— Ellen Moore Gallery never responded to a request to advertise.
— Cape Charles Water Sports (the Heywards) never responded to a request to advertise this year.
— Sea Grass Floral (Cynthia Dempster) never paid for their ad.
— Eastern Shore Signs (Andy Buchholz) moved to Cheriton and could not therefore be listed.
— There was no record of any advertising this year by the Baldwins.
— And there was no record of any advertising by Cape Charles Boat Tour Co. (David Lee).
That accounts for 7 of the 14 individuals who spoke against the Wave LLC. Another three individuals (Tammy Holloway and Bruce and Carol Evans) represent B&Bs and therefore have a strong reason to support the B&B Association. That leaves only 4 other business representatives who spoke and who actually had paid for ads in the website. They are Brown Dog, the Shanty, Hotel Cape Charles, and the Boardwalk. All four of those paid ads were removed by the Kohlers before they ceased managing the website on June 30.
The fact is that the town’s tourism website lost four paying ads, plus two B&B ads, as a result of awarding the contract to the Wave LLC. If you allow me to manage the website as contracted, I will replace those 4 cancelled ads with 40 new ones, and if I cannot I will not charge for my services. In fact I already sold 2 ads before getting the stop work order. Please allow me to perform the services you have contracted for.
Assistant Town Manager Panek updated the council on the status of the PSA. He noted that the Board of Supervisors, on June 22nd, voted to suspend the PSA until further notice. Of issue was Cape Charles demands for an overlay district, surcharge pricing and an upfront payment for connection fees. Panek withheld information regarding Exmore’s request that the PSA be disbanded.
“Was there any discussion of how these issues can be resolved?” asked Proto.
“No,” Panek said.
“I read an Eastern Shore Post report,” said Councilman Bennett. “It had some inaccuracies. I don’t recall us saying anything about $750,000 in upfront connection fees. The Post wrote that Lemond said it was too expensive, but there was no mention of any issues with Cape Charles. There are more inaccuracies in the Post than I thought.”
“There often are,” Panek said.
Note: The CC Mirror also reported on the events Mr. Bennett is referring to as inaccurate, however the Mirror pretty much concurs with Ron West’s Post report. As far as not reading anything negative about Cape Charles, the Mirror quoted Mr. Lemond exactly in this story , “I have a very big problem with the Cape Charles contract. The cost, the profit (for Cape Charles), and the way they want to hold zoning over our heads. I’ve got a big problem with that.”
Opinion: This is the Town’s modus operandi. When they don’t like what is being reported, they call it ‘inaccurate’. We saw the same plan employed by CCBA when they attacked the Wave, LLC contract. Unable to argue against the Southern’s technical ability, they instead used ad hominem personal attacks. Here, Bennett and Panek are using Ron West to deflect criticism which should rightly be directed towards them.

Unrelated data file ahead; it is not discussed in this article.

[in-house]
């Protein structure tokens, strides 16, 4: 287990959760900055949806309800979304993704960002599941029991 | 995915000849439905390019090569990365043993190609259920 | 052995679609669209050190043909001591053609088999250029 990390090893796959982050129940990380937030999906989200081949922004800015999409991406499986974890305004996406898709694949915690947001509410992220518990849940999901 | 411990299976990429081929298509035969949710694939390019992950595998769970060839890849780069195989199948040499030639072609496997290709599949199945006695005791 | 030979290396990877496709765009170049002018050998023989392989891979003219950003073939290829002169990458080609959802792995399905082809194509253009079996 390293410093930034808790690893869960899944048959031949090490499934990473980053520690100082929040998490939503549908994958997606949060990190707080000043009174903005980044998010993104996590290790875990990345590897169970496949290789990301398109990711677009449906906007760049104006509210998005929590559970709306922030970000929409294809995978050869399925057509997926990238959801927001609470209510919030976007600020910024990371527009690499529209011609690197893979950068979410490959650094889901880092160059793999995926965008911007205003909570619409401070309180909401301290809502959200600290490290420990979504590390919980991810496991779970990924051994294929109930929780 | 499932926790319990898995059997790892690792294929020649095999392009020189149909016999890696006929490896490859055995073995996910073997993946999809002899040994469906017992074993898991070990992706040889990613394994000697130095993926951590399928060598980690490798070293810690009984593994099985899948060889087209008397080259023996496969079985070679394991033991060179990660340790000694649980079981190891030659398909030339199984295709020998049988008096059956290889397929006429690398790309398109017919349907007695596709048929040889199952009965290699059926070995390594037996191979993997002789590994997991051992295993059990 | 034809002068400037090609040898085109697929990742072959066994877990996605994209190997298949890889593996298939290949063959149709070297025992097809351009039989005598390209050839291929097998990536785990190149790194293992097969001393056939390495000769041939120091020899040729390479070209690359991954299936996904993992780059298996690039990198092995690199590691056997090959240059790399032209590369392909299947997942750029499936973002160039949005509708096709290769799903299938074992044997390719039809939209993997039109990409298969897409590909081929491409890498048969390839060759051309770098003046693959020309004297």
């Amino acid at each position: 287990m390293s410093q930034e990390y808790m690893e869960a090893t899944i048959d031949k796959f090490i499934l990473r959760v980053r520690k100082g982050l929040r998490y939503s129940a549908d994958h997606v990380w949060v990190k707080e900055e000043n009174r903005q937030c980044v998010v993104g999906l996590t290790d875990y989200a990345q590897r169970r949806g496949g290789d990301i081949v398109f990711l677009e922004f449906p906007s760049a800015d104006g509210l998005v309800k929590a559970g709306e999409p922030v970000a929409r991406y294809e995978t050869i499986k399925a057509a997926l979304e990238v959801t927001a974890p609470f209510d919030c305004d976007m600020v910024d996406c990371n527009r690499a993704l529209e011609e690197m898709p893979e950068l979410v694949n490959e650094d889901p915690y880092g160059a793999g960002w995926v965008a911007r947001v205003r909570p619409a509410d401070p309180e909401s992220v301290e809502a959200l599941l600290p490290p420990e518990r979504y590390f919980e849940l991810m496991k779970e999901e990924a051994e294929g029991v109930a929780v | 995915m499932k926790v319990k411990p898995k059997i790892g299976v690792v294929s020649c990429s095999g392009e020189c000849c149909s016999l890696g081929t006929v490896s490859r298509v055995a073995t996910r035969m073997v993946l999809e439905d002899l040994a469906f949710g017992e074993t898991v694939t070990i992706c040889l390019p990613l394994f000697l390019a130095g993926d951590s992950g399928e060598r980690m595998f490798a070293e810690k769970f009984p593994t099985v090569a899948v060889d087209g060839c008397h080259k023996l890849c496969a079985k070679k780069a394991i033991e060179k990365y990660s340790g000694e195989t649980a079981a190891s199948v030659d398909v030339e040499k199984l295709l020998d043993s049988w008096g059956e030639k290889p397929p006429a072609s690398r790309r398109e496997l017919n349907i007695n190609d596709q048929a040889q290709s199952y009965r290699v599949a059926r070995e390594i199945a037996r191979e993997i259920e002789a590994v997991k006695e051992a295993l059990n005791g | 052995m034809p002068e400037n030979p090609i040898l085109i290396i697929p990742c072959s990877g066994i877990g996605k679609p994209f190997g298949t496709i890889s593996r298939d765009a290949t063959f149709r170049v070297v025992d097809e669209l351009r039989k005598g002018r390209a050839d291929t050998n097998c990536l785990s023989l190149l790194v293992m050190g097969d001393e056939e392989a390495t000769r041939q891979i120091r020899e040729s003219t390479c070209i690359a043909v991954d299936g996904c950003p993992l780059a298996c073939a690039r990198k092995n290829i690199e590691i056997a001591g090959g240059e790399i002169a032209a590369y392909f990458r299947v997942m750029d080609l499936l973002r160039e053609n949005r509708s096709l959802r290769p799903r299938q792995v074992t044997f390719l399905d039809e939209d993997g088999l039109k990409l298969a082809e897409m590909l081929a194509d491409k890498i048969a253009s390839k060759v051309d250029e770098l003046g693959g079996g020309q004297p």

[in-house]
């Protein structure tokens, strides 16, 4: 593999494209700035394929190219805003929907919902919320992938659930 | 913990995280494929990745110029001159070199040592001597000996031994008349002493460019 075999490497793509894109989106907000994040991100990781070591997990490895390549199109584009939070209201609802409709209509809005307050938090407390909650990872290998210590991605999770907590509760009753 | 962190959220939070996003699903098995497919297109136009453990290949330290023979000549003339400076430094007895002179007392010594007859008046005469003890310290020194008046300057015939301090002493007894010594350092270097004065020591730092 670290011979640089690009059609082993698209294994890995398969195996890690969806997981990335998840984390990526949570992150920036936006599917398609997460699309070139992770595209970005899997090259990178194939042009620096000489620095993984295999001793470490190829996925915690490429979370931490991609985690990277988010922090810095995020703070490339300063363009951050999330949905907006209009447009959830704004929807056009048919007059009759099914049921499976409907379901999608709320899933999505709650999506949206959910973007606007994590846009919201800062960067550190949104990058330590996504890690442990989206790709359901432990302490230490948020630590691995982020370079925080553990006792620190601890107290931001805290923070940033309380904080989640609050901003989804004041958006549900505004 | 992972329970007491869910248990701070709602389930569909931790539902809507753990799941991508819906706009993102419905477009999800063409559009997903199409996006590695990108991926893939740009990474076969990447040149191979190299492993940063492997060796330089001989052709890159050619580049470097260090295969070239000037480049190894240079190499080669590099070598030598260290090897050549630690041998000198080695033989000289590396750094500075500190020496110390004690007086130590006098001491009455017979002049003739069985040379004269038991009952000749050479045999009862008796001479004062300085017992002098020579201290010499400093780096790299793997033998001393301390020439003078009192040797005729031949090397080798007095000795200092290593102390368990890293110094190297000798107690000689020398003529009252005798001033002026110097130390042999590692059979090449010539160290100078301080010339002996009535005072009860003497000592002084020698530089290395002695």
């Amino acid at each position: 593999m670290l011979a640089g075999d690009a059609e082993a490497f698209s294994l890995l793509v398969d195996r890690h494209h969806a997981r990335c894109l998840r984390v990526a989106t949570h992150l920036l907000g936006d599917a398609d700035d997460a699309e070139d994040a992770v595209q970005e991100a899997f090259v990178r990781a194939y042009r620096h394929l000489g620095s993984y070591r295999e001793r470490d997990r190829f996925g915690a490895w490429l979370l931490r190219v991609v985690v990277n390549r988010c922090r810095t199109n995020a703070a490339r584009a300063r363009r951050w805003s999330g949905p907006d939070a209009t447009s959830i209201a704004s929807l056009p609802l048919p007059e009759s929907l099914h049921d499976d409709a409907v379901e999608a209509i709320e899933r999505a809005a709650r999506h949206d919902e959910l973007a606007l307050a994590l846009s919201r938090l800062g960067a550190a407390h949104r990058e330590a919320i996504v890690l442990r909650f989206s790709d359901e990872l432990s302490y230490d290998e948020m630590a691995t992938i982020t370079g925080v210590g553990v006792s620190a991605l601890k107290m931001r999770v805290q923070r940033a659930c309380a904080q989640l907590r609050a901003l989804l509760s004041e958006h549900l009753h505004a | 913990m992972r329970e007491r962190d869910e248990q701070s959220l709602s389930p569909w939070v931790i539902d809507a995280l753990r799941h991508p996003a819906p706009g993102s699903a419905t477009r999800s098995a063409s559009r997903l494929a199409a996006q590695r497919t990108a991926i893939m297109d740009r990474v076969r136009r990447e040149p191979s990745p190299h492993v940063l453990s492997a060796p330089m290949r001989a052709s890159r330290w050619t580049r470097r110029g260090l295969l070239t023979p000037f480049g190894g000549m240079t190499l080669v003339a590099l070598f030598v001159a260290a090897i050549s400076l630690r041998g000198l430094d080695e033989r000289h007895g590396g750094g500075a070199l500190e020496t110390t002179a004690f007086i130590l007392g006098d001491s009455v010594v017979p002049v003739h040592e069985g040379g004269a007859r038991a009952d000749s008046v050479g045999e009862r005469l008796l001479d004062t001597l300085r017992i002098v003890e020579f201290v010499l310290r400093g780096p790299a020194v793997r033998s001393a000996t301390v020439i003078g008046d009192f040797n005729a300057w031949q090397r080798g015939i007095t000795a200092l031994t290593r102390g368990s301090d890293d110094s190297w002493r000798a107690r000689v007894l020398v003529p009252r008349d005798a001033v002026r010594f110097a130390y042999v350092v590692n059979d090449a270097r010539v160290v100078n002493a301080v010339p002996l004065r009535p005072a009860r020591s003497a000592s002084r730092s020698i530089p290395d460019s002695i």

Kiss Me Deadly: Charon’s Sweetheart Deal
Council once again took up how to pay Charon Ventures $41,073.91 in insurance proceeds related to the old school purchase. “Completion of the project was initially projected for June 2015. The insurance proceeds were in the General Fund Balance but the expenditure was not included in the FY 2015 budget because of construction schedule uncertainty. Council appropriated the funds and amended the FY 2015 budget at the April 16, 2015 meeting to pay the above amount to Charon Ventures”—Staff report.
“Just to be clear,” said Proto. “This is only to amend the budget, not appropriate the funds.”
Although Proto had previously stated that Council was not taking comments from the audience, Bob Panek interrupted the Mayor, “No! Appropriate and Amend.”
“My mistake,” said Proto. Council voted 4-1 to approve the motion, with Wendell voting against.
300 Mason: No progress?
Patrick Hand’s application for a Harbor Development Certificate for his 300 Mason Avenue project was rejected by Council once again.
“ It still doesn’t meet the requirements of the Harbor District Review Board,” said Bennett. “There’s still some inaccuracies in the height of the buildings, there’s no landscape plan, and this bell curve thing isn’t working for me.” Council voted to reject the application, and move the issue into a future work session.
Mayor and Council Comments
During Council comments, Councilman Brown voiced concerns that the Town has an ordinance for reverse angle parking, yet fails to enforce it, “When you are in violation of the reverse angle parking, a citation should be issued by the police. We have an ordinance on the books. If you are not going to enforce it, take it off the books.”
Wendell countered, “A lot of work went into promoting tourism for the downtown of Cape Charles. Of course, we wound up with reverse angle parking, where staff can’t even come up with a name, or who they even talked to. There are only a handful of places in the state that have tried this in the first place. Giving somebody a ticket because the sign is ten spaces down and they can’t see it when they try to park, this undermines the greater effort to promote Cape Charles.”